Researchers: Worms not heading underground


"With this added technique of constant morphing and many new variants, I can't imagine how signature-based based technologies will ever cope with this sort of thing -- people truly need behavior-based tools to stop them," said Alperovitch. "We haven't seen the mass mailing, mass targeting worms that were big in the past, and Storm is not mass targeting compared to some of those, but the Web component will allow it to propagate much faster, so we'll have to keep a close eye on it."

Anti-virus software makers agreed that traditional signature-based tools alone will not suffice to stop the new breed of worm, but they said that the attacks can be thwarted using a combination of those products and newer behavior-based systems.

Officials at AV market leader Symantec, based in Cupertino, Calif., said that they view Storm as more of a Trojan than a worm, based on the fact that its spread is relying on social engineering methods versus automated propagation. Either way, users should rely on a defense-in-depth security strategy to protect themselves from either form of attack, according to Dave Cole, director of Symantec's Security Response team.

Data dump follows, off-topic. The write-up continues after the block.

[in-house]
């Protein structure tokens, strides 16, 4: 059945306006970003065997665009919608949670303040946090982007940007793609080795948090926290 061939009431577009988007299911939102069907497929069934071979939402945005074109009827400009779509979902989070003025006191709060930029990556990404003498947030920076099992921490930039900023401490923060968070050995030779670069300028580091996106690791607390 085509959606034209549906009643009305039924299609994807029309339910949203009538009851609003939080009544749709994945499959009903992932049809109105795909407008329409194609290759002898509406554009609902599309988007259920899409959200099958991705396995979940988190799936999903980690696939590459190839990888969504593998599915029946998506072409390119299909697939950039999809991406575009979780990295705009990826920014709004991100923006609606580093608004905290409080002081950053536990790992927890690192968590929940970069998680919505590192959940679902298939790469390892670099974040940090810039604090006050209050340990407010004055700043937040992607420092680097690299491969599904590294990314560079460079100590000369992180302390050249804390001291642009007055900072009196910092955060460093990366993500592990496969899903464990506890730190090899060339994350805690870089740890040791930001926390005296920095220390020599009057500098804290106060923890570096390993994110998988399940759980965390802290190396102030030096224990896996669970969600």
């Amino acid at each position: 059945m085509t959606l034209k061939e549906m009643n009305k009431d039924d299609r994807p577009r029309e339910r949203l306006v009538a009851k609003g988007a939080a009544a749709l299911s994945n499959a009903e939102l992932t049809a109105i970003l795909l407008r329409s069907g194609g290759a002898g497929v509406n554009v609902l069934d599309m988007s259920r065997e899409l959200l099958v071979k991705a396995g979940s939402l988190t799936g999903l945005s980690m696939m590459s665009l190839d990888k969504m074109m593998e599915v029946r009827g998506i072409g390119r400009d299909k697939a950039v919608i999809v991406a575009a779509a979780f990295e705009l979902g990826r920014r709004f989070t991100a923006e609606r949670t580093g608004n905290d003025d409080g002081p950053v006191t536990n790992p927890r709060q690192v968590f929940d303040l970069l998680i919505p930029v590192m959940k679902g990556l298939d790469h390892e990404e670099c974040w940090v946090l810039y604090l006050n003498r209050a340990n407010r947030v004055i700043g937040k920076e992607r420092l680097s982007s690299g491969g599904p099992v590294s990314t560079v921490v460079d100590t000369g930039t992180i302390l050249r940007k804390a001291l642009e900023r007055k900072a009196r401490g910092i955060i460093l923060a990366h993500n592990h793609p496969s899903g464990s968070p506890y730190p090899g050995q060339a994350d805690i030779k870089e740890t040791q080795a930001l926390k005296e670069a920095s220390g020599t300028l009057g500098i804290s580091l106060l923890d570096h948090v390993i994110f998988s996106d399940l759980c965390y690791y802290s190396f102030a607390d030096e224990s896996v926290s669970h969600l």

"The major threat of today isn't the worm of yesteryear, but really the Trojan attack as the designers are using really sophisticated social engineering to trick people into downloading," Cole said. "The classical worms are still out there, we still see a ton, but the reality is they are not infecting nearly as many people because of the defenses out there; these new ones are a bigger threat."

While behavior-based tools such as IDSes may represent the most effective form of defense against the rapidly-changing worm threats of today, users should still employ signature-based anti-virus applications to protect against anything that sneaks through those filters, according to the Symantec researcher.